# What are the advantages of recursive prony?

Suppose I have following signal:

fs = 20;     % Sampling rate [Hz]
Ts = 1/fs;     % Sampling period [s]
duration = 25; % Duration [sec]
t = 0: Ts : duration-Ts; % Time vector
ss1 = (160.74*exp(-0.15*t)).*cos((2*pi*0.5*t));  %signal 1%
ss4 = zeros(1,length(t));  %signal 2%
tz = 0: Ts : 12-Ts;
for i = 1:length(tz)
ss4(i) = 30.54*exp(-0.25*tz(i)).*cos((2*pi*4*tz(i)));
end

xp = ss1+ss4;


My window length is of 10 second. In first 10 second, it has 200 samples and it calculates two frequency i.e. 4 Hz and 2 Hz. In recursive estimation this continues till 240 samples and from 241st sample onward frequency calculation deviates due to mixed samples. For example if one will choose his current window as 41:241 (200 samples or 10 sec) data point then frequency estimation comes out to be .5001 and 4.001 Hz and second value keep on increasing while it should decrease actually. All is happening because of mixed sampling points. Some of them are double frequency components while some are single one as one proceeds. I want to know what was the real motive behind recursive Prony? If someone needs Prony code please mention. I hope u are aware of this.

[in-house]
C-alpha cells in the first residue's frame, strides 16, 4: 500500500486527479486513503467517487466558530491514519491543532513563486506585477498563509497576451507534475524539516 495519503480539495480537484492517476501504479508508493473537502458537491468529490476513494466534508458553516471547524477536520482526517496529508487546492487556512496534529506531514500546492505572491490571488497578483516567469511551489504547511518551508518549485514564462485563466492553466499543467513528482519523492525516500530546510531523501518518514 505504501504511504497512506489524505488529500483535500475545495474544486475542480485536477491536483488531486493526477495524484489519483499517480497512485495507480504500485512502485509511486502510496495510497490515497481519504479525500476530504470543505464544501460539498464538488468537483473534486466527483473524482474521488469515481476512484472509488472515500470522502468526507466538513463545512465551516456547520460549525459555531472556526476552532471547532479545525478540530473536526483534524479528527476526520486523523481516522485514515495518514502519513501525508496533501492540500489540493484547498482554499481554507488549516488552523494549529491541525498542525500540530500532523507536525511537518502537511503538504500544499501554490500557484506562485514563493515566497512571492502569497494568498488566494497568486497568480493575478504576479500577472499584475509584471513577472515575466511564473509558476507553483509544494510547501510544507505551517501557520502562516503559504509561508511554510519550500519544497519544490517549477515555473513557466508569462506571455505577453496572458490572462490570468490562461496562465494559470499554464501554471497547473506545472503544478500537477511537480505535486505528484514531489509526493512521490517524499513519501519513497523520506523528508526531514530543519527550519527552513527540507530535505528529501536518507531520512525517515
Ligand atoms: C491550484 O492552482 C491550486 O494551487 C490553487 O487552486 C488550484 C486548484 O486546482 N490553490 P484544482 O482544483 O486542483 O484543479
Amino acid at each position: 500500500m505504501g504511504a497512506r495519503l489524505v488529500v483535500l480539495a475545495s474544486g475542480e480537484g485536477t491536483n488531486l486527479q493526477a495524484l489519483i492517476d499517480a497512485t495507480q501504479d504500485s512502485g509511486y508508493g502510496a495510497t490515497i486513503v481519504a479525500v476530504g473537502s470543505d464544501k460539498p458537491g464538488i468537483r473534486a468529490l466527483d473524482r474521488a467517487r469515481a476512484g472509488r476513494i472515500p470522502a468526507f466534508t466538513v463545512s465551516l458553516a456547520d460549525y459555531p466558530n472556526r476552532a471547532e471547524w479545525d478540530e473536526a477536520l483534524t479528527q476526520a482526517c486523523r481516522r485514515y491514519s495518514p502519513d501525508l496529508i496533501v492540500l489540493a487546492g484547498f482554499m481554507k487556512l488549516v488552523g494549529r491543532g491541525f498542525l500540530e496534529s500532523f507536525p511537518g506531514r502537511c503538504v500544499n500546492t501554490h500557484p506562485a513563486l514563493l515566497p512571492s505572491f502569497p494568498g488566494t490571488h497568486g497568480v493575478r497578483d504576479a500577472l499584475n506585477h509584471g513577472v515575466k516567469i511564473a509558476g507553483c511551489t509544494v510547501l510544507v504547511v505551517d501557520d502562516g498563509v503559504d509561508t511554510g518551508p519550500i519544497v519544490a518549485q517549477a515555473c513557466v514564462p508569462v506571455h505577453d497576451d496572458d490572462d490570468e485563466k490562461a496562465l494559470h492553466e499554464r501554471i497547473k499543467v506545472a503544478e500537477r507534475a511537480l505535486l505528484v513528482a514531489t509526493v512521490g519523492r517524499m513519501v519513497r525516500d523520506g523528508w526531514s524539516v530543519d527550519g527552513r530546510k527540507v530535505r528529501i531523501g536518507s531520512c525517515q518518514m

• Wikipedia - Prony's method Prony analysis (Prony's method) was developed by Gaspard Riche de Prony in 1795. However, practical use of the method awaited the digital computer.[1] Similar to the Fourier transform, Prony's method extracts valuable information from a uniformly sampled signal and builds a series of damped complex exponentials or sinusoids. This allows for the estimation of frequency, amplitude, phase and damping components of a signal. Commented Feb 17, 2014 at 14:23